Shop Windows to the Universe

The Spring 2011 issue of The Earth Scientist is focused on modernizing seismology education. Thanks to IRIS, you can download this issue for free as a pdf. Print copies are available in our online store.
This is a composite image of three of the Galilean satillites.
Click on image for full size

Evolution of Icy Moons

The three moons in this picture show three possible stages in the history of an icy moon. The moon can be cold. In that case, the surface is unchanged and very cratered. This case may be like Callisto, the top moon in the picture.

If there was some heat inside, then the surface may change and will not be as cratered. This case may be like that of Ganymede, the moon in the middle of the picture. Ganymede has many craters, but also grooves which indicate that the surface flowed at some point in time.

If the heating took place for a long time, then there may be many changes on the surface. This case may be like that of Europa, the third moon in the picture. The surface of Europa has lots of cracks and almost no craters.

Many moons in the solar system are somewhere between Ganymede and Europa in their history. Examples of these moons include Dione, Rhea, Enceladus, Tethys, Ariel, Umbriel, Miranda, Titania, Oberon, and Triton.

Shop Windows to the Universe Science Store!

Learn about Earth and space science, and have fun while doing it! The games section of our online store includes a climate change card game and the Traveling Nitrogen game!

Windows to the Universe Community



You might also be interested in:

Ice can flow inside an icy satellite

This is a picture of ice flowing at the south pole, or the Antarctic region of the Earth. Ice flows very easily, but very slowly. Glaciers are perfect examples of the fact that ice can move. Glaciers flow...more

The Surface of Dione

The surface of Dione does not have many craters, which means that the surface has changed in the past. Instead of many craters, it has wispy white streaks like the ones on Rhea, which go for many kilometers...more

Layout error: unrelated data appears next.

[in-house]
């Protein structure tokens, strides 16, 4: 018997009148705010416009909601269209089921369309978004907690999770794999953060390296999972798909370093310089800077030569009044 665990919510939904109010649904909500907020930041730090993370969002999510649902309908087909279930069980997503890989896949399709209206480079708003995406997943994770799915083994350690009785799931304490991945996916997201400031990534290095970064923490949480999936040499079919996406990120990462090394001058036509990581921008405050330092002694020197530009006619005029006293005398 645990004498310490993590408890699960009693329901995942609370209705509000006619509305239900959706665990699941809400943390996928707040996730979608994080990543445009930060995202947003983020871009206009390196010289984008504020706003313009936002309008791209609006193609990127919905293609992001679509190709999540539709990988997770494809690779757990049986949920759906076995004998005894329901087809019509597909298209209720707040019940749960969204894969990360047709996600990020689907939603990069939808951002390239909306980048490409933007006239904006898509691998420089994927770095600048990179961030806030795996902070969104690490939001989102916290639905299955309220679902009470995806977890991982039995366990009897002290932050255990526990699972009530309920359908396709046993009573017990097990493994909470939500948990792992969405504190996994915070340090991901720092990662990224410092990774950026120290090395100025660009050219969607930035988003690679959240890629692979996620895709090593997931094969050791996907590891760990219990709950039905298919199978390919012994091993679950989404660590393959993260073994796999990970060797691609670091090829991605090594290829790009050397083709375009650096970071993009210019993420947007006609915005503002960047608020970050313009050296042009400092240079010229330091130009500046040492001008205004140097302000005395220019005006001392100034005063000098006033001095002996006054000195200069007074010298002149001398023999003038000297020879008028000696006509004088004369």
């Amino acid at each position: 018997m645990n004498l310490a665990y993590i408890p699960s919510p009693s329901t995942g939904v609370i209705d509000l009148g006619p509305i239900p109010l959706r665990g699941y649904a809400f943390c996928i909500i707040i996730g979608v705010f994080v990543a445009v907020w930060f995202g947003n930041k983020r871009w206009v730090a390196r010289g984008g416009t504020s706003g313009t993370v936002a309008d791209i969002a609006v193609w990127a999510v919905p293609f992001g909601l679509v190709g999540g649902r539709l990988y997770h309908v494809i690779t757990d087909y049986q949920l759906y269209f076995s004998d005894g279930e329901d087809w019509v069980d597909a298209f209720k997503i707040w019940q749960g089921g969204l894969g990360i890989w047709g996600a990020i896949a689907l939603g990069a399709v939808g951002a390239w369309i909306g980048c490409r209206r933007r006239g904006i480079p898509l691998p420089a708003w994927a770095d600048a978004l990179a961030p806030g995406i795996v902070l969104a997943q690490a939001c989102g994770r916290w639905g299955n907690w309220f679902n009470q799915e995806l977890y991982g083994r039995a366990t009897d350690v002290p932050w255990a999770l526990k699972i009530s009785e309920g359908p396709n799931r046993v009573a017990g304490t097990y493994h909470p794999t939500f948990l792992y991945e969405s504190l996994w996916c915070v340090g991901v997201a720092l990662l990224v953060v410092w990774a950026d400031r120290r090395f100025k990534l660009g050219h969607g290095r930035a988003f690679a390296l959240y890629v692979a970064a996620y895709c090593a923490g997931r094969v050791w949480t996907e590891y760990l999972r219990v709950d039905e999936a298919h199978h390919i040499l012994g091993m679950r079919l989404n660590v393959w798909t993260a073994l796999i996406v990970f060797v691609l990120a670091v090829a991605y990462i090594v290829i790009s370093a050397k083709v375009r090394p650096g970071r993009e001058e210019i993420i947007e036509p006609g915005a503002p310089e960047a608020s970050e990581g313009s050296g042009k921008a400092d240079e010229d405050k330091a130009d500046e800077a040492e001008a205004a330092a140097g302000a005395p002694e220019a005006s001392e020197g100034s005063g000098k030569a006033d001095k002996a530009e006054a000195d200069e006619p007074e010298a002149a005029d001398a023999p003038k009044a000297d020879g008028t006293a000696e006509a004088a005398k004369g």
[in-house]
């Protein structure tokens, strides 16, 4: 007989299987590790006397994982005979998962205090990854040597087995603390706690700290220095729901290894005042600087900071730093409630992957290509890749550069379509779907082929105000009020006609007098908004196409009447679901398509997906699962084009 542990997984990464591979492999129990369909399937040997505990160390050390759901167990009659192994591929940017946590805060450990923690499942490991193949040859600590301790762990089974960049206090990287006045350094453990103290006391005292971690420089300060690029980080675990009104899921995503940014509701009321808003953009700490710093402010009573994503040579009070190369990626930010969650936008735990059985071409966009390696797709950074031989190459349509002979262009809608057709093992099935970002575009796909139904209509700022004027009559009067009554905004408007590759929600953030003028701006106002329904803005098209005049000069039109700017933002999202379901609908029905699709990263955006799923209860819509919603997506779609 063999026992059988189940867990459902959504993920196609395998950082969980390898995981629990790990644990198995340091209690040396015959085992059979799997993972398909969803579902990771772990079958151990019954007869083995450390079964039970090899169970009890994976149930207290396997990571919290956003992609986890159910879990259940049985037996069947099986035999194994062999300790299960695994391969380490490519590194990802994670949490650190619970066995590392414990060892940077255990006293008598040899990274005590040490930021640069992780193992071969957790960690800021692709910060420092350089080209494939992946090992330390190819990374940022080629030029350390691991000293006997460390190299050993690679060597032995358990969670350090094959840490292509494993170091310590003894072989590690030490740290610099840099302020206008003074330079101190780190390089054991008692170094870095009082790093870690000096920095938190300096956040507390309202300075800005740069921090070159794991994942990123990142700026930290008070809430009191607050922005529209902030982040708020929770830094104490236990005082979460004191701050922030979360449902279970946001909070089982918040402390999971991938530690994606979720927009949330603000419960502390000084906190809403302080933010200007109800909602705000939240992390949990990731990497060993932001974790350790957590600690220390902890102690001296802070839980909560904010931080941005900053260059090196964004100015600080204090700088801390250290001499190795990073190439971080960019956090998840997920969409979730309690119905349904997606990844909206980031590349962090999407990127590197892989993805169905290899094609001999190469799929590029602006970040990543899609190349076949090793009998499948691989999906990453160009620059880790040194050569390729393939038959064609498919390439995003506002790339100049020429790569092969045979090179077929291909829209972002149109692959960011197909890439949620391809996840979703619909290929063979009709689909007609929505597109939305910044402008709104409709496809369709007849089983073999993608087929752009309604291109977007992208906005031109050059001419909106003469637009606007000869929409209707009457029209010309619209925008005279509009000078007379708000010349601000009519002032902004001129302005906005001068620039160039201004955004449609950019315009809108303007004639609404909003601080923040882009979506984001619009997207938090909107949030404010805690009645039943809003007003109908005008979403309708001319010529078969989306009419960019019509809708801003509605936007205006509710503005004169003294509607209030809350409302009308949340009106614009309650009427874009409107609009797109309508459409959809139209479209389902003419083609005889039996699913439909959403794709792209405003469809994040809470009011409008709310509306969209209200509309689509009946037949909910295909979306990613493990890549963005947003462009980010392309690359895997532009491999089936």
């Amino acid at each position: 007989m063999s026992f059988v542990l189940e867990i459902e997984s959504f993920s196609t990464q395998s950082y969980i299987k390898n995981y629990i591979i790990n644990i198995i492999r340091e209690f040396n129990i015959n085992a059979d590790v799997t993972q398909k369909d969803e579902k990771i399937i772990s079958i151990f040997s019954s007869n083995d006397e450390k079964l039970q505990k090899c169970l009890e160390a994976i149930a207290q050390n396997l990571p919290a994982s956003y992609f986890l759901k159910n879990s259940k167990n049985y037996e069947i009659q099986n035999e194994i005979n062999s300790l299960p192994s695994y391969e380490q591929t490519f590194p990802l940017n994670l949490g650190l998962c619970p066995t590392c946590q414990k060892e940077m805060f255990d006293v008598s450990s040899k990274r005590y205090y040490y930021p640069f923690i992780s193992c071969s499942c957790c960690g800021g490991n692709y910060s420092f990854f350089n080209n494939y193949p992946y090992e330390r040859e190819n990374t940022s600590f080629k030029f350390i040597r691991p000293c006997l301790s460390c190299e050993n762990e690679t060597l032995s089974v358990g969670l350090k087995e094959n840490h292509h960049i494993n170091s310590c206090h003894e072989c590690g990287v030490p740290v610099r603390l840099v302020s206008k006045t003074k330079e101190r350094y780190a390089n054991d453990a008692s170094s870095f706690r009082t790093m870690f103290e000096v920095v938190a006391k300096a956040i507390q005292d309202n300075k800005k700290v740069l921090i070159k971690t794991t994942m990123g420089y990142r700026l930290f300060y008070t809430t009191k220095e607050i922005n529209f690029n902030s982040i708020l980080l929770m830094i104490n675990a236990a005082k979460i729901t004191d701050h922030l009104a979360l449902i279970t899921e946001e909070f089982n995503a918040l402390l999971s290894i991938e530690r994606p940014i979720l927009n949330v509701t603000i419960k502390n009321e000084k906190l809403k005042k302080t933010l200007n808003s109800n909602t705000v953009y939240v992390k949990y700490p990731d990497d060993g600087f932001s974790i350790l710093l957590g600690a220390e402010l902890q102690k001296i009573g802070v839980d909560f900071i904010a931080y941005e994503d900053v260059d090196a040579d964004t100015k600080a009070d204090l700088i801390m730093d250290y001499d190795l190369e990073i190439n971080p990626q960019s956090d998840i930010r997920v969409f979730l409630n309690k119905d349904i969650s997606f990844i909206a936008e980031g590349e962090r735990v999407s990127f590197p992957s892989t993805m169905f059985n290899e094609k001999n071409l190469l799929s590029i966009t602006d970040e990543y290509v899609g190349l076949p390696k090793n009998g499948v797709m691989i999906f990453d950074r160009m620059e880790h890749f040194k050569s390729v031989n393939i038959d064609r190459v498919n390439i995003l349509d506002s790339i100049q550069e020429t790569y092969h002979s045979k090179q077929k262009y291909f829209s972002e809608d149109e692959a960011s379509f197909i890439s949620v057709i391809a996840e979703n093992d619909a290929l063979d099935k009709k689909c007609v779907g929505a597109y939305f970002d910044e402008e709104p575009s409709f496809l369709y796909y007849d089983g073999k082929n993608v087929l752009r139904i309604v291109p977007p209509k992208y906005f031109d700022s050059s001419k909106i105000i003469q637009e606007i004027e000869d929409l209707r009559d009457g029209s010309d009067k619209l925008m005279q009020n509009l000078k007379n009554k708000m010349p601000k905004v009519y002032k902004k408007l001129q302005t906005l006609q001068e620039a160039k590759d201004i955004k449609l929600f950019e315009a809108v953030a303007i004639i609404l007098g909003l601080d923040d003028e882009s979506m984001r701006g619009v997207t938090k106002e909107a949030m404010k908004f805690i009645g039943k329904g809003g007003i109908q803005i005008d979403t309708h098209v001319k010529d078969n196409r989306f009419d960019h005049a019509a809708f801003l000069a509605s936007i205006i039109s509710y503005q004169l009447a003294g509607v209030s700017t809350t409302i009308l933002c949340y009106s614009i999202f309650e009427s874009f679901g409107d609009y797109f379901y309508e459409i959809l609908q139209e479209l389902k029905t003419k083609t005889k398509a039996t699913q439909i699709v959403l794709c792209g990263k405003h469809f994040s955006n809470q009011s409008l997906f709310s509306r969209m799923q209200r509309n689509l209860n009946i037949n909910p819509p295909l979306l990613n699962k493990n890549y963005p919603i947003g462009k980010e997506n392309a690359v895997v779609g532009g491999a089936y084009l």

The Surface of Rhea

The surface of Rhea is like many icy moons. Rhea is heavily cratered (even if it doesn't look like it in this picture). In fact, Rhea is has an many craters as Mimas, the "death star" moon. It also appears...more

The Surface of Enceladus

The surface of Enceladus does not have many craters. Instead it has grooves similar to those found on Ganymede. These grooves extend for many kilometers over the surface. The presence of grooves indicates...more

The Surface of Tethys

The surface of Tethys has many craters, which means that the surface is very old and hasn't been changed. But there is one region of Tethys which doesn't have many craters at all. The fact that there are...more

Surface of Umbriel

The surface of Umbriel seems to be like many icy moons. It appears to have many craters, but is not as heavily cratered as Callisto. ...more

Surface of Miranda

The surface of Miranda is very unusual. It is not like any other moon in the solar system. Miranda has many craters but also very big grooves. These show that there has been activity inside Miranda in...more

Surface of Titania

The surface of Titania is like many icy moons. It appears to be changed for it does not have many craters. Instead it has grooves similar to those found on Ganymede. These grooves extend for m any kilometers...more

Windows to the Universe, a project of the National Earth Science Teachers Association, is sponsored in part by the National Science Foundation and NASA, our Founding Partners (the American Geophysical Union and American Geosciences Institute) as well as through Institutional, Contributing, and Affiliate Partners, individual memberships and generous donors. Thank you for your support! NASA AGU AGI NSF